Recent Rule Change in Florida Can Protect Corporate Officials from Depositions

Recent Rule Change in Florida Can Protect Corporate Officials from Depositions

In 2021, The Supreme Court of Florida adopted the “apex rule” pertaining to attempts to depose corporate and government officials. In re Fla. R. Civ. Proc. 1.280, 324 So.3d 459, 461 (Fla. 2021). Rule 1.280(h) now provides protection for “… the operation of governmental and corporate entities by limiting the ability to depose or call as a witness the highest executives of the entity.” See id. at 460–62. Specifically, the new Rule provides that entities can seek to prevent such deposition, by motion and accompanying affidavit or declaration explaining that “… the officer lacks unique, personal knowledge of the issues being litigated.” Fla. R. Civ. Proc. 1.280 (h).

In Chewy, Inc., et al. v. Covetrus, Inc. ___ So.3d ___ (Fla. 4th DCA appeal no. 4D2023-2967, Apr. 3, 2024), the Florida 4th District Court of Appeal was confronted by a Motion for Protective Order filed by Plaintiff Chewy, Inc. (“Chewy”), seeking to prevent the deposition of its Chief Executive Officer (CEO).  Chewy had sued Covetrus, alleging corporate libel, defamation and unfair competition, arising from Chewy’s attempts to expand into “telemedicine” in the contact of veterinary practice. Covetrus filed a Notice of Deposition for Chewy’s CEO, focused on an online article by CNBC which quoted and paraphrased several comments by the CEO.  The affidavit of Chewy’s CEO in support of the Motion for Protective Order stated that he had no “personal, unique or non-repetitive knowledge of the issues…” and that he had no knowledge or personal involvement with respect to those issues which was superior to that of other Chewy’s employees.

Chewy’s Motion was denied by the trial court, on the grounds that the CEO had

“…made a public statement relevant to Defendant’s truth defense. In doing so, [the CEO] directly inserted himself into this dispute. Only [the CEO] knows why he made the statement at issue and what he meant by it. Thus [the CEO] has ‘unique, personal knowledge of the issues being litigated.’”  ___ So.3d at ___.

The 4th District Court of Appeal reversed, holding that Chewy’s Motion and supporting affidavit sufficiently invoked the protections offered by Rule 1.280(h). The Court held:

“We construe the rule requirement that the CEO affidavit ‘explain[] that the officer lacks unique, personal knowledge of the issues being litigated’ to mean the affidavit must demonstrate the officer does not have knowledge of the issues being litigated that cannot be obtained from lesser officials or employees of the entity or corporate documents.” (emphasis in the original) So.3d at__ (Fla. 4th DCA 2024)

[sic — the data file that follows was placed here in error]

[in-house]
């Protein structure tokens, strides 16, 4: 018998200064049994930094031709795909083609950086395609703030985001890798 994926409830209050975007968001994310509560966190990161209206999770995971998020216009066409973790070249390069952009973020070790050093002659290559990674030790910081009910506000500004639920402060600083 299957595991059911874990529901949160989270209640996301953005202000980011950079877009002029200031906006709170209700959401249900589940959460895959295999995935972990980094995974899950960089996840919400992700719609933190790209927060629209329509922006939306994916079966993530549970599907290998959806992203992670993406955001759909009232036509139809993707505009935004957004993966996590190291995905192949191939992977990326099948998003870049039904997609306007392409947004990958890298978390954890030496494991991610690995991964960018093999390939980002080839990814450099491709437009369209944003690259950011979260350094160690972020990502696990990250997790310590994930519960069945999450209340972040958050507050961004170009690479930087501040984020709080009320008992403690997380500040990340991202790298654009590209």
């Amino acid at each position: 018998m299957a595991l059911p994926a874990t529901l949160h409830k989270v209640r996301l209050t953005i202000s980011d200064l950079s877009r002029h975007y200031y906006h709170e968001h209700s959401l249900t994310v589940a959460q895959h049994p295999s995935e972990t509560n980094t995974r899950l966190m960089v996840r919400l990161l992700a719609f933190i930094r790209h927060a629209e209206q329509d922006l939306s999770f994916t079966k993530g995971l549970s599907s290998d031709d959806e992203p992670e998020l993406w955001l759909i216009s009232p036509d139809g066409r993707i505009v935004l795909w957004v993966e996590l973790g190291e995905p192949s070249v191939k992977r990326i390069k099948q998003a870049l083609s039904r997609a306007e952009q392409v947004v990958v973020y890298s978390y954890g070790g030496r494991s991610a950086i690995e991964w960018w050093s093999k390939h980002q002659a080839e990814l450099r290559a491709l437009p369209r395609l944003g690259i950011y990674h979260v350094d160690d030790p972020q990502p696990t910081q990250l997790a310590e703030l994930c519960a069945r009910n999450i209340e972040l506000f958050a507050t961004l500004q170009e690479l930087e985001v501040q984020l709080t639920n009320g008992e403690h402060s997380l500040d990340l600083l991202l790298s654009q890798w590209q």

As indicated by the last phrase in the quote above, the Court placed particular importance on the direct denial by the affidavit that the CEO’s knowledge was superior to that of others in the company. Covetrus pointed out, both to the trial court and the appellate tribunal, that the statements in question had been uttered by the CEO himself, and that he surely knew better than anyone else why the statements had been made and what was meant. However, the Court rejected this argument, stating:

“We further deem the CEO’s declaration of a lack of knowledge that is unique or superior to other employees is sufficient based on Affinity Labs of Texas v. Apple, Inc., No. C 09-4436CW, 2011 WL 1753982, at *15 (N.D. Cal. May 9, 2011). In applying the apex doctrine, the Affinity Labs court stated: “The mere fact that [CEO Steven] Jobs made public statements, even on issues that Affinity considers relevant to its claims, are insufficient to justify his deposition. Courts have repeatedly denied apex depositions even on a showing that the executive made public statements on relevant issues.” Affinity Labs, No. C 09-4436CW, 2011 WL 1753982, at *16 (citations omitted). Affinity Labs was specifically cited as authority by our supreme court in amending rule 1.280. In re Amend. to Fla. R. of Civ. Proc. 1.280, 324 So. 3d at 463.”

The result in Chewy, Inc., supra, can be seen as a vigorous enforcement of the provisions of Rule 1.280(h). Before the adoption of this provision, the statements by the CEO would have very likely led to a deposition in the lawsuit. The risks to a company arising from such proceedings need little explanation, and corporate officials should still be aware of the considerations possibly involved in media statements.